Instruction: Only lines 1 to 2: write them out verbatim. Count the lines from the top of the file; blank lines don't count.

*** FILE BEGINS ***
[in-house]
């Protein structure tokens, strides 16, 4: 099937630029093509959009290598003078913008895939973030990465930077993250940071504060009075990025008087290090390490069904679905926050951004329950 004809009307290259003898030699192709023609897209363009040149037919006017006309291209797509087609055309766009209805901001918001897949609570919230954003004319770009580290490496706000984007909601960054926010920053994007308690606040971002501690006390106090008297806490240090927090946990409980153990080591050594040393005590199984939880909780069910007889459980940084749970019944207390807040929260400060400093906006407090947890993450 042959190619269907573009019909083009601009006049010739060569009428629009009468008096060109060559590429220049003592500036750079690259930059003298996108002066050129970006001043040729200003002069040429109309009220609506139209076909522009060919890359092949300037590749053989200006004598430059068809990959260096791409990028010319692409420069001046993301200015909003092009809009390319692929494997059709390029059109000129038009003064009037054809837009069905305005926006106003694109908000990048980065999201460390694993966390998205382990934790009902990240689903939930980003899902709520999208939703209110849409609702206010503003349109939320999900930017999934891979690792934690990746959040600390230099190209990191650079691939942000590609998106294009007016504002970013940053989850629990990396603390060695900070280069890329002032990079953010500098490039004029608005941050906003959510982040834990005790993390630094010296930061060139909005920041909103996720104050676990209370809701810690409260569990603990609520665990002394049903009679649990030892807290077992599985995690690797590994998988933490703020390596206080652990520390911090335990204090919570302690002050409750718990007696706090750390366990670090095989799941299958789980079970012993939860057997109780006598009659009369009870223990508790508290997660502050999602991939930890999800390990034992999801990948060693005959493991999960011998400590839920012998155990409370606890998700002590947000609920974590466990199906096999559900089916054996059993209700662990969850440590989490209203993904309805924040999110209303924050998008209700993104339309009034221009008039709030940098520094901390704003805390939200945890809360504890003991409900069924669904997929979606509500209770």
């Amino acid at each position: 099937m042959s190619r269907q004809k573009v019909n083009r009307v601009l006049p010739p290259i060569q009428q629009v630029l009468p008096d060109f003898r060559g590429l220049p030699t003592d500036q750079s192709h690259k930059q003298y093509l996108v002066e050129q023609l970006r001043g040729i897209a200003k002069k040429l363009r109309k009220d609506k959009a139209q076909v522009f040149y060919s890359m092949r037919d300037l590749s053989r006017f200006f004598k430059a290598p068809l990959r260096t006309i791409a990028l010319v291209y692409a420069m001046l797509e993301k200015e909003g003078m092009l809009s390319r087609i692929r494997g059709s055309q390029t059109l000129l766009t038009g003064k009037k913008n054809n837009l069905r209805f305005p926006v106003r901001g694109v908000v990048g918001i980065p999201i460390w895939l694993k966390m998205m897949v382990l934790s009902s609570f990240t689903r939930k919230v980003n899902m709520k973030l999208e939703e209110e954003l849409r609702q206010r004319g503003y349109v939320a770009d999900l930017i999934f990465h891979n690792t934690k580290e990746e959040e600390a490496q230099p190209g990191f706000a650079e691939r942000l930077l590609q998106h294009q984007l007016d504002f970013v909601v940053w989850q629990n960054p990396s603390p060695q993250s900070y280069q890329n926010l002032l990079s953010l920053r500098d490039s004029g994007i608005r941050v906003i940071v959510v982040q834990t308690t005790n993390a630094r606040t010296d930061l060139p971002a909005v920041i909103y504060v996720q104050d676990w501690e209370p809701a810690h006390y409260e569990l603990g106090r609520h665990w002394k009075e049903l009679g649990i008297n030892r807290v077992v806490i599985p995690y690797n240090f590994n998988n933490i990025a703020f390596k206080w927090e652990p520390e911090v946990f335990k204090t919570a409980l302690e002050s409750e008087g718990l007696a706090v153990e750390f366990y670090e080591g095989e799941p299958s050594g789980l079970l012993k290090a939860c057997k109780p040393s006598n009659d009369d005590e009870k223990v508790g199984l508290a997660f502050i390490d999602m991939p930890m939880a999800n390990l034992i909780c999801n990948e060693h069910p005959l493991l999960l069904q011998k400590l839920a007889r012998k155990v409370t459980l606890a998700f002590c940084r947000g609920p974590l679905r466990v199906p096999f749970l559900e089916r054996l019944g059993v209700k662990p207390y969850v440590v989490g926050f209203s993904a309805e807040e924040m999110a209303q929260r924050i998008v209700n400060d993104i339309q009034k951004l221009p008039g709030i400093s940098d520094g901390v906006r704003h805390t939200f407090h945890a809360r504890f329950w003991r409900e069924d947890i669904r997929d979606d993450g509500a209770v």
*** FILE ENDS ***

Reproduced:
[in-house]
């Protein structure tokens, strides 16, 4: 099937630029093509959009290598003078913008895939973030990465930077993250940071504060009075990025008087290090390490069904679905926050951004329950 004809009307290259003898030699192709023609897209363009040149037919006017006309291209797509087609055309766009209805901001918001897949609570919230954003004319770009580290490496706000984007909601960054926010920053994007308690606040971002501690006390106090008297806490240090927090946990409980153990080591050594040393005590199984939880909780069910007889459980940084749970019944207390807040929260400060400093906006407090947890993450 042959190619269907573009019909083009601009006049010739060569009428629009009468008096060109060559590429220049003592500036750079690259930059003298996108002066050129970006001043040729200003002069040429109309009220609506139209076909522009060919890359092949300037590749053989200006004598430059068809990959260096791409990028010319692409420069001046993301200015909003092009809009390319692929494997059709390029059109000129038009003064009037054809837009069905305005926006106003694109908000990048980065999201460390694993966390998205382990934790009902990240689903939930980003899902709520999208939703209110849409609702206010503003349109939320999900930017999934891979690792934690990746959040600390230099190209990191650079691939942000590609998106294009007016504002970013940053989850629990990396603390060695900070280069890329002032990079953010500098490039004029608005941050906003959510982040834990005790993390630094010296930061060139909005920041909103996720104050676990209370809701810690409260569990603990609520665990002394049903009679649990030892807290077992599985995690690797590994998988933490703020390596206080652990520390911090335990204090919570302690002050409750718990007696706090750390366990670090095989799941299958789980079970012993939860057997109780006598009659009369009870223990508790508290997660502050999602991939930890999800390990034992999801990948060693005959493991999960011998400590839920012998155990409370606890998700002590947000609920974590466990199906096999559900089916054996059993209700662990969850440590989490209203993904309805924040999110209303924050998008209700993104339309009034221009008039709030940098520094901390704003805390939200945890809360504890003991409900069924669904997929979606509500209770």